Jesus stated that he came to serve and to give his life. In John 6, we see him serving others even when he was exhausted. In John 13, Jesus washed the disciples' feet, performing the job of a household slave, and then told them to serve others in the same way.Philippians 2 tells us that the one who is God took on servant good and performed the ultimate act of serving by giving his life for us. Our King serves us now being our advocate before the Father. Our King fights for us, strengthens us, intercedes for us. He leads us and calls us to follow him by loving and serving others.

May we follow our call to be servants, even to the point of laying down our lives for others.

Part 1

Friday, March 18, 2016

Jesus the King: Part 1

Back in December, our church did an Advent series on Jesus as a prophet, as a priest, and as a king. I had the privilege of teaching about Jesus as King. We looked at three aspects of Jesus' kingship: shepherd, servant, and absolute ruler. This first post looks at Jesus as Shepherd.

For the rare person who may not know what a shepherd does, he takes care of the sheep. He watches nover them and feeds them. Ancient Near-Eastern peoples saw their rulers as shepherds. Sumerian kings were depicted as wearing a shepherd's hat and were recognized as the protectors of their people. The Hykso rulers were known as shepherd kings. In Psalm 23, David declares that God is the Shepherd. The Hebrews would have understood that David was also calling God the King.

Israel's human leaders, both kings and priests, were called shepherds. In Ezekiel 34:1-10, God calls the nation's leaders to account for being bad shepherds. In verses 11-16 of the same chapter, God says that he himself will be Israel's Shepherd. Jesus applies that to himself in John 10:14, when he says that he is the Good Shepherd, that all who came before him were thieves and robbers. Hebrews 13:20 calls Jesus the great Shepherd of the sheep, and 1 Peter 2:25 tells us that he is the Shepherd and Overseer of our souls. Like a shepherd, our King takes care of us. As David wrote, we lack nothing. He feeds us, protects us, and leads us. Sometimes he takes us into the valley, but we can have assurance that he is always with us and has gone that way before.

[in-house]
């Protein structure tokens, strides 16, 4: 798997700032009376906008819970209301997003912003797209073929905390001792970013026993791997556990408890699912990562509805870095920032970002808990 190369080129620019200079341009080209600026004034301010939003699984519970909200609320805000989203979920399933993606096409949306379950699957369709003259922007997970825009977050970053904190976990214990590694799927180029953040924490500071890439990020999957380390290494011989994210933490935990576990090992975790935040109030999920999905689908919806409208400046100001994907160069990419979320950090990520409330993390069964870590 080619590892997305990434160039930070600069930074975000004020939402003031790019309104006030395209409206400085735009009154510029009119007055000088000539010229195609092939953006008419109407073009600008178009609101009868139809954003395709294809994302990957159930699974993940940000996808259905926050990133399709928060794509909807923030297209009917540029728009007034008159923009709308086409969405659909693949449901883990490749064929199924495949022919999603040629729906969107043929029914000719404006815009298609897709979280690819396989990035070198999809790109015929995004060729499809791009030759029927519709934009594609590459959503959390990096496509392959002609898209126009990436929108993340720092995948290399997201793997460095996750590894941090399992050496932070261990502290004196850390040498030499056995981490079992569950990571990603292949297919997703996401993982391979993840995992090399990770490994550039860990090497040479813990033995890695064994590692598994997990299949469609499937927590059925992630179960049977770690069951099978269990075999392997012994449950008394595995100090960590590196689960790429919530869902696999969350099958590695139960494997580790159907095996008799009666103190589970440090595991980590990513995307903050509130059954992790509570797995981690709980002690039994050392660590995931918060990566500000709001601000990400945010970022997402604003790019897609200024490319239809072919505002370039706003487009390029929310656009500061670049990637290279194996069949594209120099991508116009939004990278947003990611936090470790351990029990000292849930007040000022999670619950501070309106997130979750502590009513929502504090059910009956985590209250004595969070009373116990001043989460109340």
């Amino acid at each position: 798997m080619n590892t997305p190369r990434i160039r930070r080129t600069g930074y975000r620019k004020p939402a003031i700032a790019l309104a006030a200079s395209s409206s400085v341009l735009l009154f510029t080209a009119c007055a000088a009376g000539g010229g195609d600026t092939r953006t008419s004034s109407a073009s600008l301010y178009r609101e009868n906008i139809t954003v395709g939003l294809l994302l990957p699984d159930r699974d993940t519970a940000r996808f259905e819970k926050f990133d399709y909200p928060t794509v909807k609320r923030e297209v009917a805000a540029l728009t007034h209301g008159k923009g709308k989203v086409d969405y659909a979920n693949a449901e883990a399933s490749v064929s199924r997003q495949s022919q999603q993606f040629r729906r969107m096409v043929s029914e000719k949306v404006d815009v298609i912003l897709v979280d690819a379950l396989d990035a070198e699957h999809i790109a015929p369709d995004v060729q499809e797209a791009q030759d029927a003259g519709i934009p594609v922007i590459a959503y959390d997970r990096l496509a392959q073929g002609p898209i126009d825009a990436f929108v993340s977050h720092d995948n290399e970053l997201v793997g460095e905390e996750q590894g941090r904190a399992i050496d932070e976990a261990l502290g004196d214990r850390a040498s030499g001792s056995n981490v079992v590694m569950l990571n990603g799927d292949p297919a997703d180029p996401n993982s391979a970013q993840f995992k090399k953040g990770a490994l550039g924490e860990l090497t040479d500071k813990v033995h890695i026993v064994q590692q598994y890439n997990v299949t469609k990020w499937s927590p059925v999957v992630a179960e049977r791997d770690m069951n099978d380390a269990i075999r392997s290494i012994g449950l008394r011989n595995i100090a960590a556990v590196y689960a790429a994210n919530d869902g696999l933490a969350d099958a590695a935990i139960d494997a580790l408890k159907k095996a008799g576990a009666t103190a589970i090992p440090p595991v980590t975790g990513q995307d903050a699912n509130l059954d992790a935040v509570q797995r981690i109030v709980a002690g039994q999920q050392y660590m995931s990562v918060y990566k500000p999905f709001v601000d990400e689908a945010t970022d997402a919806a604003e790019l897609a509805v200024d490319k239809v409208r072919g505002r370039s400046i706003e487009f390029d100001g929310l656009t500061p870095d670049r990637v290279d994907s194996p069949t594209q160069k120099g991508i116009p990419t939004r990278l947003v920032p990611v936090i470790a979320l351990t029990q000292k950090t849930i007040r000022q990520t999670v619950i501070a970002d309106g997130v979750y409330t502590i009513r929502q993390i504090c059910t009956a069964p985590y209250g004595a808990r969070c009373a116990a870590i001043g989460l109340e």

In this election season in particular, let us remember that there is no human ruler who can provide what we really need, no matter what they promise. Our Shepherd is the Creator of this universe. He is the true King.

Saturday, March 5, 2016

Weekend Wanderings

It's a beautiful weekend here in the sunny South. We did some yard work today and it felt good to be out in the sunshine starting to get the yard back in shape. I'll probably be a little sore tomorrow, but it's all good. The presidential race is still interesting. Not good, but interesting. Baseball season is near, and the best month in sports has begun. It's college basketball tournament time! I'm hoping my Xavier Musketeers make a long run this year.

On to the good stuff:

24 things.
Feathers.
Coffee and theology.
When forgiveness isn't enough.
Your emotions are speaking.

Scot McKnight on  Andy Stanley and church.
The cost of love.
The lost hope of self-help.
Being counter-cultural.
Inspired by bacon.

Sara Condon on "Footprints."
Good post from Chuck DeGroat.
This is inspiring.
This is pretty cool.
This is something to think about.

Zack Hunt on small church.
Dan Edelen on Christians and media clickbait.
Jared Wilson on Easter giveaways.
The nations as "Babylon."
Daniel Wells on church membership.

Have a blessed week!

Friday, March 4, 2016

Blast From the Past: Out of the Cave, Into the...

This was first posted on February 6, 2012. The healing process had begun.

Some of you have read my recent post about finding myself in a cave. I'm now out of the cave, although still not far from the entrance. I now find myself in the middle of a thicket, sort of like a stand of rhododendron or mountain laurel, so thick that you cannot see out of it. It is still somewhat dark, and the direction I should take is unclear. I see many paths out, but don't know yet which one to take.

There is the path that would take me back into the church world I left a few years ago. Next to it is the path that would take me to the land of the mega-church. Here I could find a place to hide and lick my wounds. One path seems to go in circles, and looks as if it would leave me no better off. Yet another way out continues in the search for community. That is the path that interests me the most, and the way that I have learned most about in the last couple of days.